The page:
Newsmaker

January 28, 2007|By [Julie Bykowicz]

Wanda Keyes Heard

Occupation

Baltimore Circuit Court judge

In the news

Heard presided over the trial of Jemini Jones, a Baltimore police officer charged with raping a woman he had arrested. The trial ended last week with a jury finding Jones not guilty.

On the bench

A Circuit Court judge for eight years and daughter of a former Baltimore public schools superintendent, Heard combines her legal knowledge with her life experience when making rulings or guiding a jury. In the fall of 2005, Heard threw out crucial evidence in a handgun case, saying "personal experience and common sense" led her to believe a convicted felon's story about a search over the word of a city officer. Before becoming a judge, the 1982 University of Maryland law school graduate was a city and federal prosecutor - including a three-year stint in the Virgin Islands -and worked briefly as a federal public defender.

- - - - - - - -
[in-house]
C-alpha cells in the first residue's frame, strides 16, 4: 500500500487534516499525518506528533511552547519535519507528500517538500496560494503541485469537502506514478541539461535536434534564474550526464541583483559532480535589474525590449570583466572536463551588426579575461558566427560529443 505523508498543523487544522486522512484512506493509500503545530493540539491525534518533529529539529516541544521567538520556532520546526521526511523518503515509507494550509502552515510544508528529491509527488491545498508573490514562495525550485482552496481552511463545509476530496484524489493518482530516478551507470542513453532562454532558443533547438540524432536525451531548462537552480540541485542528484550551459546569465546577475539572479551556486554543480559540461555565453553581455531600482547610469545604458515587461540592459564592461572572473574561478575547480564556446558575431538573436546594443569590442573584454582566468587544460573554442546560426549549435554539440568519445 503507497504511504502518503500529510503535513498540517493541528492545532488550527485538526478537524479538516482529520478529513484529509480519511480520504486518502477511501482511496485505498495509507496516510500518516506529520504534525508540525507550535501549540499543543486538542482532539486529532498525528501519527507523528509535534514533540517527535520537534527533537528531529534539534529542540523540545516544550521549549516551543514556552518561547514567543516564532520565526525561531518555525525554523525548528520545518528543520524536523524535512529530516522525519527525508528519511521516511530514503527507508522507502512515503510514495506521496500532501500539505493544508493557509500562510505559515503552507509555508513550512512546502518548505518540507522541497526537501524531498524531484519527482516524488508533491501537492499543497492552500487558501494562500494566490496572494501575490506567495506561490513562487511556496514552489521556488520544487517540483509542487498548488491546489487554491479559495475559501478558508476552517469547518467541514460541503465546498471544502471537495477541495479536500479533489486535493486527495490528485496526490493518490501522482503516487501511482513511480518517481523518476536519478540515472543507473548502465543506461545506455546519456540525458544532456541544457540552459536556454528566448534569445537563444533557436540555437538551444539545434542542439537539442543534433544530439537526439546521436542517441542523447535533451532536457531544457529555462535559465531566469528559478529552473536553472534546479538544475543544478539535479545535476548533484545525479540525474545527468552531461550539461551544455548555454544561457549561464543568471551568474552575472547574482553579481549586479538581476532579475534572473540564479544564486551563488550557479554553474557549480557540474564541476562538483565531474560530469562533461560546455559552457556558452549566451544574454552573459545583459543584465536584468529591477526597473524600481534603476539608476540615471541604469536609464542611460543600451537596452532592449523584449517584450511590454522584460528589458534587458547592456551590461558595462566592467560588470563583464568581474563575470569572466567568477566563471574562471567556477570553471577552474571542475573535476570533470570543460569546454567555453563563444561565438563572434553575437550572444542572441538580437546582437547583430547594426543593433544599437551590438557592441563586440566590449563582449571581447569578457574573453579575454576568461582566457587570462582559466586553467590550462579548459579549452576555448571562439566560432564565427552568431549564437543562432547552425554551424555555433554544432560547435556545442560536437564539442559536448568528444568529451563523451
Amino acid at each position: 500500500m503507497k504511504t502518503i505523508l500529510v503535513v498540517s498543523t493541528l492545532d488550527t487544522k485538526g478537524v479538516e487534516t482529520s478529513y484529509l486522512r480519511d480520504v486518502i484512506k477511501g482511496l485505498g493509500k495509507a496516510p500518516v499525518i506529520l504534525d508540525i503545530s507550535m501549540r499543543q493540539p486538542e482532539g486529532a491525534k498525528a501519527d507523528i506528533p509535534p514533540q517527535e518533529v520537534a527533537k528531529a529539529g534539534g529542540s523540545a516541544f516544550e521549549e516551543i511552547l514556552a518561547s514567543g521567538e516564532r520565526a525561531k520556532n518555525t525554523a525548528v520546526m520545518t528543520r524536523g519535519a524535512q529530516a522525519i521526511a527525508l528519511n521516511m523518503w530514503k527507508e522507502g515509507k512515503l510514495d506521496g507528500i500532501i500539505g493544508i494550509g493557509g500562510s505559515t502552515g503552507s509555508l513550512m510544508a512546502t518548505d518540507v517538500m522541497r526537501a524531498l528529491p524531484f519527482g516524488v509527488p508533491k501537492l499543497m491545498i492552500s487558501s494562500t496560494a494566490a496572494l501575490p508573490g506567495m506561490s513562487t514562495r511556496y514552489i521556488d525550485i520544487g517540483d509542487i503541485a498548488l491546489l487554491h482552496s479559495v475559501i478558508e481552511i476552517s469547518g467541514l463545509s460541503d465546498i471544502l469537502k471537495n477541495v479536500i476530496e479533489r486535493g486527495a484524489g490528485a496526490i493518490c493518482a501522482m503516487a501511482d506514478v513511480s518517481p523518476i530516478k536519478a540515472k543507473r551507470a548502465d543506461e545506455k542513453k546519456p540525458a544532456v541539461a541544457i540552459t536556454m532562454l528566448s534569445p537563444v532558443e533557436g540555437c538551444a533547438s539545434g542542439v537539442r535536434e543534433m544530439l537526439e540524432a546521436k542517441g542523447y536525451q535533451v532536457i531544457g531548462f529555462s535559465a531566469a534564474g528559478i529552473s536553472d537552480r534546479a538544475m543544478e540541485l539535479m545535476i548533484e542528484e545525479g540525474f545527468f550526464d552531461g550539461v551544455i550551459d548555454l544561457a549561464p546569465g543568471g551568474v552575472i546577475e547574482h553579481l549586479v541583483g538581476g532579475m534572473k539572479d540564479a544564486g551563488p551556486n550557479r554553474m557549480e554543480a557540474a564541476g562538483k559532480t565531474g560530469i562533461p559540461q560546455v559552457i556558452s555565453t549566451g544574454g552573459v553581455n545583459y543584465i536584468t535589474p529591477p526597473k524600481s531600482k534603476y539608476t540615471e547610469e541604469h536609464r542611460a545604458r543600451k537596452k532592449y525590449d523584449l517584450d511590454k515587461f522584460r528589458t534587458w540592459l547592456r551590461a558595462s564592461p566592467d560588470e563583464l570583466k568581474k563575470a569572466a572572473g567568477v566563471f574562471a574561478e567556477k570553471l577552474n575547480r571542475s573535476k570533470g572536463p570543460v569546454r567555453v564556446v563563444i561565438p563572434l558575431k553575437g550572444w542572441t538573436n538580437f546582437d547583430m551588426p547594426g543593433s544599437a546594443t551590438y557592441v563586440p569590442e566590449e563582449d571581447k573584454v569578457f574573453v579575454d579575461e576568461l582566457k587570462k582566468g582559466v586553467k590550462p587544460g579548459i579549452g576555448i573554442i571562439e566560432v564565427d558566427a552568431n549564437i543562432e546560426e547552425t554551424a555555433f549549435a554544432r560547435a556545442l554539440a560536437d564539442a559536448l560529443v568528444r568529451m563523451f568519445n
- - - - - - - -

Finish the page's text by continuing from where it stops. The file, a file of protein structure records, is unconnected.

Off the bench

During a break one day in Jones' trial, Heard chatted with the defense attorney, Janice L. Bledsoe, and the prosecutor, Assistant State's Attorney JoAnne Stanton. Later, Heard told courtroom observers that she knew both women well. Stanton was once her law clerk, and she and Bledsoe had fenced together.

Philosophy

"It is very important to me that justice is served in my courtroom, that the rights of the parties are protected. I represent sort of an independent arbiter capable of ensuring that those rights are protected to the best of my abilities. I do my very best every day that I come onto the bench. I take what I do very seriously. And if I didn't mention it, I love my job."

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